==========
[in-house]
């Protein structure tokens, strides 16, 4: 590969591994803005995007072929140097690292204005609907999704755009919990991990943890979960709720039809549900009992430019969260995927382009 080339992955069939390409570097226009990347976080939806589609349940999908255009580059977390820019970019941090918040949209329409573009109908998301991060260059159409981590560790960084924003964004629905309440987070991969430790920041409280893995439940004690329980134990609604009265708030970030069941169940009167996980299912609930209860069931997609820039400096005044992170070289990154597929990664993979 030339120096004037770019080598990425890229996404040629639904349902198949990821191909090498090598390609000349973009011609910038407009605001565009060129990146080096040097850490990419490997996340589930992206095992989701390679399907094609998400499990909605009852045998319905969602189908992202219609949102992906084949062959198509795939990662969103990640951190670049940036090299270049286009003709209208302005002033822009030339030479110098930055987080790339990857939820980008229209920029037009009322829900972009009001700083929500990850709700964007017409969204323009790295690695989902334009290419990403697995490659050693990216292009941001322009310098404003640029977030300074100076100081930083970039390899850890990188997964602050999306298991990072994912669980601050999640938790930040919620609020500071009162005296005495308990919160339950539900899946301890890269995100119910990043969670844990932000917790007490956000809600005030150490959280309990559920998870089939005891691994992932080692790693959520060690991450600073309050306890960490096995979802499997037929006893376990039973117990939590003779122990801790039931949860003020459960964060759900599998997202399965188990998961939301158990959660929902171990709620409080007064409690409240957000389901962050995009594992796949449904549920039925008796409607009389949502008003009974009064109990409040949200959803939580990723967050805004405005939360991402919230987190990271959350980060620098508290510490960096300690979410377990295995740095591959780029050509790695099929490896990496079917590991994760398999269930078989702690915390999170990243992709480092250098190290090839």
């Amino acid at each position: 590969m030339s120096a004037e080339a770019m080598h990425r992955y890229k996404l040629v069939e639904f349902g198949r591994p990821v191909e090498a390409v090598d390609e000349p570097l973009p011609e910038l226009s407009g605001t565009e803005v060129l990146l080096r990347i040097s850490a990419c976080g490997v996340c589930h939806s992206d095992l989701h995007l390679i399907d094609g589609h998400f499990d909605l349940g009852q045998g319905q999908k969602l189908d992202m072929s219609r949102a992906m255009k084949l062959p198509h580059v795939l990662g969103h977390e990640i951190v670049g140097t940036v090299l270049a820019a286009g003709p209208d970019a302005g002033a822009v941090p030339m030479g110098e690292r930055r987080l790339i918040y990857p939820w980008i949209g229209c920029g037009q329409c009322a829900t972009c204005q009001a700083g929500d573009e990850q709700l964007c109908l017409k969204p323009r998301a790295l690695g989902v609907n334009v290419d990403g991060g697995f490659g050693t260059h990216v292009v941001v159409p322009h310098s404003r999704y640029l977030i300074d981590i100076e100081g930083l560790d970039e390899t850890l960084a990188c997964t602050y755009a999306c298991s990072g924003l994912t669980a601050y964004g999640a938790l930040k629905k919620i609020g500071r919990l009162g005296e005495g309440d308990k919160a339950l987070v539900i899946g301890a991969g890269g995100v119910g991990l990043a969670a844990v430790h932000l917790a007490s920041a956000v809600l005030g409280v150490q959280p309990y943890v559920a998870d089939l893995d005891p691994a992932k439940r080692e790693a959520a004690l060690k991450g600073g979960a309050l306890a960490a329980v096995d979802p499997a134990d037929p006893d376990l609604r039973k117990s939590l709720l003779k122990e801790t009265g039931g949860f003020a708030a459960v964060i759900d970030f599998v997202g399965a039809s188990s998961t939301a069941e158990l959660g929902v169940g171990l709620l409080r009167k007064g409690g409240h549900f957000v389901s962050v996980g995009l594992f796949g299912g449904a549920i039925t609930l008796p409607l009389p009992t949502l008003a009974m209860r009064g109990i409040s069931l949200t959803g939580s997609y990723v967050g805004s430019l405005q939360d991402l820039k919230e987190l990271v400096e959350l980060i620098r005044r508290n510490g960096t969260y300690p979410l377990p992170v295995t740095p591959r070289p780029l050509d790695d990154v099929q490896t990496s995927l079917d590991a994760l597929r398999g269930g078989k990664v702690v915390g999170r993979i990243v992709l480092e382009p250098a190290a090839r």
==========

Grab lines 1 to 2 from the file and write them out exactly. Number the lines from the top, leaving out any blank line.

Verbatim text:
[in-house]
């Protein structure tokens, strides 16, 4: 590969591994803005995007072929140097690292204005609907999704755009919990991990943890979960709720039809549900009992430019969260995927382009 080339992955069939390409570097226009990347976080939806589609349940999908255009580059977390820019970019941090918040949209329409573009109908998301991060260059159409981590560790960084924003964004629905309440987070991969430790920041409280893995439940004690329980134990609604009265708030970030069941169940009167996980299912609930209860069931997609820039400096005044992170070289990154597929990664993979 030339120096004037770019080598990425890229996404040629639904349902198949990821191909090498090598390609000349973009011609910038407009605001565009060129990146080096040097850490990419490997996340589930992206095992989701390679399907094609998400499990909605009852045998319905969602189908992202219609949102992906084949062959198509795939990662969103990640951190670049940036090299270049286009003709209208302005002033822009030339030479110098930055987080790339990857939820980008229209920029037009009322829900972009009001700083929500990850709700964007017409969204323009790295690695989902334009290419990403697995490659050693990216292009941001322009310098404003640029977030300074100076100081930083970039390899850890990188997964602050999306298991990072994912669980601050999640938790930040919620609020500071009162005296005495308990919160339950539900899946301890890269995100119910990043969670844990932000917790007490956000809600005030150490959280309990559920998870089939005891691994992932080692790693959520060690991450600073309050306890960490096995979802499997037929006893376990039973117990939590003779122990801790039931949860003020459960964060759900599998997202399965188990998961939301158990959660929902171990709620409080007064409690409240957000389901962050995009594992796949449904549920039925008796409607009389949502008003009974009064109990409040949200959803939580990723967050805004405005939360991402919230987190990271959350980060620098508290510490960096300690979410377990295995740095591959780029050509790695099929490896990496079917590991994760398999269930078989702690915390999170990243992709480092250098190290090839």